[Show abstract][Hide abstract] ABSTRACT: Clinical depression is the most common psychiatric disorder among cancer patients and is associated with significant functional impairment. Unfortunately, depression in cancer patients is often under- diagnosed and untreated, and studies examining the predictive utility of assessment instruments in detecting clinically depressed cancer patients are sparse. Using a structured interview, thirty-three patients with various cancer types were diagnosed as having major depression (n = 24) or no psychiatric diagnosis (n = 9). All patients were administered the Beck Depression Inventory-II (BDI-II), the Center for Epidemiological Studies in Depression Scale (CES-D), Hamilton Rating Scale for Depression (HRSD), Quality of Life Inventory (QOLI), a medical and psychosocial functioning questionnaire (SF-36), and given co-morbidity of depression with anxiety disorders, the Beck Anxiety Inventory (BAI). Depressed and non-depressed cancer patients were compared and contrasted across all assessment measures and accuracy of instruments was based on evaluating their sensitivity, specificity, and positive predictive values. Depressed cancer patients exhibited more severe depressive symptoms and poorer quality of life, increased anxiety and bodily pain, and decreased vitality and social functioning. All instruments exhibited strong predictive properties, with the CES-D and BDI-II considered most feasible given their time efficiency, administrative simplicity, and strong psychometric properties.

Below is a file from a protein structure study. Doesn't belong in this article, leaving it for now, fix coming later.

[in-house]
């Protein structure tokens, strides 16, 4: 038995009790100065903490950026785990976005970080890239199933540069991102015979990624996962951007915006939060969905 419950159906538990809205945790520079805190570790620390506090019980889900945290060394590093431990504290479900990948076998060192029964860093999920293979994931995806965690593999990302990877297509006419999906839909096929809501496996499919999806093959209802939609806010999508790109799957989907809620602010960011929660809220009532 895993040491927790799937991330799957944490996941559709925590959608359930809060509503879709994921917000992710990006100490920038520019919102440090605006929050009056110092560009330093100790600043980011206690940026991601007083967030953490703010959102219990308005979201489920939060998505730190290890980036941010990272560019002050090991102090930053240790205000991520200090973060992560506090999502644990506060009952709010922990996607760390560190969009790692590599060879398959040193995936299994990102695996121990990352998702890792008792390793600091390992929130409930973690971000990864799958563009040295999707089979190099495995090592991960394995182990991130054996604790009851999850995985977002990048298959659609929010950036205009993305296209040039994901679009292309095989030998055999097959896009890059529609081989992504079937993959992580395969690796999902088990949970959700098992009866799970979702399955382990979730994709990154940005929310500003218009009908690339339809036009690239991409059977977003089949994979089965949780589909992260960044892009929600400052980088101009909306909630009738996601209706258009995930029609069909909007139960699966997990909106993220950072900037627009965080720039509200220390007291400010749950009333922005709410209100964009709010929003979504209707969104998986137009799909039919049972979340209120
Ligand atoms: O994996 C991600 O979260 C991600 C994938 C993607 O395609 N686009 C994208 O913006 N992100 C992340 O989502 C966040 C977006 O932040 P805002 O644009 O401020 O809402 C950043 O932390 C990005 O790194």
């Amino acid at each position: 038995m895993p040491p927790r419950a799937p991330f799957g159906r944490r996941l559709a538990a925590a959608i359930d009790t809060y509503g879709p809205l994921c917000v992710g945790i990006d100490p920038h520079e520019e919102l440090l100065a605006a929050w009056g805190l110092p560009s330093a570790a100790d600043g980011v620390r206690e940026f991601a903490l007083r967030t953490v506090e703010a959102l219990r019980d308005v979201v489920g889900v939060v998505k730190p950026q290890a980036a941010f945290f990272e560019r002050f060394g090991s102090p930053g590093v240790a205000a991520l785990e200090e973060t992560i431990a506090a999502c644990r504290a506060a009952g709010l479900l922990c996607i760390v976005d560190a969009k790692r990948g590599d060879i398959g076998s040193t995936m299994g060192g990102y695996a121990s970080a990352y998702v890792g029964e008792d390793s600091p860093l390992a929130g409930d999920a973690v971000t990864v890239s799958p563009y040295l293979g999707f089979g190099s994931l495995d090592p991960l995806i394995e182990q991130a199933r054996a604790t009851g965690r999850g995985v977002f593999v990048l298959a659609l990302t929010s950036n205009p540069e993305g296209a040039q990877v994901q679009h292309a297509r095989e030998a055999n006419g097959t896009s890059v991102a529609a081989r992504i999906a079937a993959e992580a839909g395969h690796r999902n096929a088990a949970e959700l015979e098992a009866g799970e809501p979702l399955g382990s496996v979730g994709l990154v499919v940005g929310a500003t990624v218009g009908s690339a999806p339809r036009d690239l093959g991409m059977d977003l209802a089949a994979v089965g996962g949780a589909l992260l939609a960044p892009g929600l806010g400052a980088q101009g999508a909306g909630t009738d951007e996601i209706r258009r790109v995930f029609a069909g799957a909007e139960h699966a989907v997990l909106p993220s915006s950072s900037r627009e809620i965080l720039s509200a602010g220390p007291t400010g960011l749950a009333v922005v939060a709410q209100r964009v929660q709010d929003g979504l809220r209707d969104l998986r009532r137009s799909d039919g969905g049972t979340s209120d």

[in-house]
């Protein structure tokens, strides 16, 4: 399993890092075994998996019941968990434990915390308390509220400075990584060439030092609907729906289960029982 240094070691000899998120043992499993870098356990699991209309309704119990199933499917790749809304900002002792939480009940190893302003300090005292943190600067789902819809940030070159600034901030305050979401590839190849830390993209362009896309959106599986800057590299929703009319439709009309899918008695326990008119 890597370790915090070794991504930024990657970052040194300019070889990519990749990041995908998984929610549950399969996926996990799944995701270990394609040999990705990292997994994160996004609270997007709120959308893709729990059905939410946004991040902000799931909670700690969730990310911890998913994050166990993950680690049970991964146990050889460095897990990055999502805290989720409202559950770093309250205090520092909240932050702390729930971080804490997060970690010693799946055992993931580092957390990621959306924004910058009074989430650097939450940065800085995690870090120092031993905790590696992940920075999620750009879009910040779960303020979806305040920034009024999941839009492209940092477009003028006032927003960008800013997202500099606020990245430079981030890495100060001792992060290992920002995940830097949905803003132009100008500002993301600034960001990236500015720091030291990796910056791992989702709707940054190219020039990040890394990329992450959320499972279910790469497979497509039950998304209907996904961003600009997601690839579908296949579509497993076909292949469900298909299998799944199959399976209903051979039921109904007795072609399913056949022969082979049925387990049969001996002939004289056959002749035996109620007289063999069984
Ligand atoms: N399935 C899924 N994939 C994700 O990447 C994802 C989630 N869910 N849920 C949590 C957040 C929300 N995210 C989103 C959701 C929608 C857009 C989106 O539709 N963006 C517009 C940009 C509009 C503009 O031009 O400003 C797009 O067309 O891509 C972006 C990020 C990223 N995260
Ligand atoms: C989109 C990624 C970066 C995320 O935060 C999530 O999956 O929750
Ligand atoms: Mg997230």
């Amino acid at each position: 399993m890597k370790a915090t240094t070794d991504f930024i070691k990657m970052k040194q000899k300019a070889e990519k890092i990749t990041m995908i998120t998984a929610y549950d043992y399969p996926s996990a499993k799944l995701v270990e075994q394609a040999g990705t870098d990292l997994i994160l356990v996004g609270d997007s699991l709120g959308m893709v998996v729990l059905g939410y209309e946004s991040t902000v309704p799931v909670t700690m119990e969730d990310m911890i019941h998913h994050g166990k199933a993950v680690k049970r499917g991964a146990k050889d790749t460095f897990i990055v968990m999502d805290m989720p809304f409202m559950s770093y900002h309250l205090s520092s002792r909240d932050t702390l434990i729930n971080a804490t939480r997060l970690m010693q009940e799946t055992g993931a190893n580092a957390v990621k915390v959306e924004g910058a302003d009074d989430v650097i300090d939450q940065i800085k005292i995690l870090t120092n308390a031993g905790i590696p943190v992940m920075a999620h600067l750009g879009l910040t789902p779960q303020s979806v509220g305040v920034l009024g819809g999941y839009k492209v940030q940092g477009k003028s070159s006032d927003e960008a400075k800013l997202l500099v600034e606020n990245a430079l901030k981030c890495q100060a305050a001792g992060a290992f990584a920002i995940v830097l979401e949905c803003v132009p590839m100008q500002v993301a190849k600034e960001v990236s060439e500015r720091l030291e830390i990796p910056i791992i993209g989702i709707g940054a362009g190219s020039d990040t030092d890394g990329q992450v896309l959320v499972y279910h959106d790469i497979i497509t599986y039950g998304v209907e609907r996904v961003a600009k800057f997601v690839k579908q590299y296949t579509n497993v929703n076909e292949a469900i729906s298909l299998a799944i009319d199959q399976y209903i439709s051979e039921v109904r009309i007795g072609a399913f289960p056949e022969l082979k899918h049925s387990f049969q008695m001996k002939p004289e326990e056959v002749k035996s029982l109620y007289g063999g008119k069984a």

No preview · Article · Feb 2008 · Journal of Psychosocial Oncology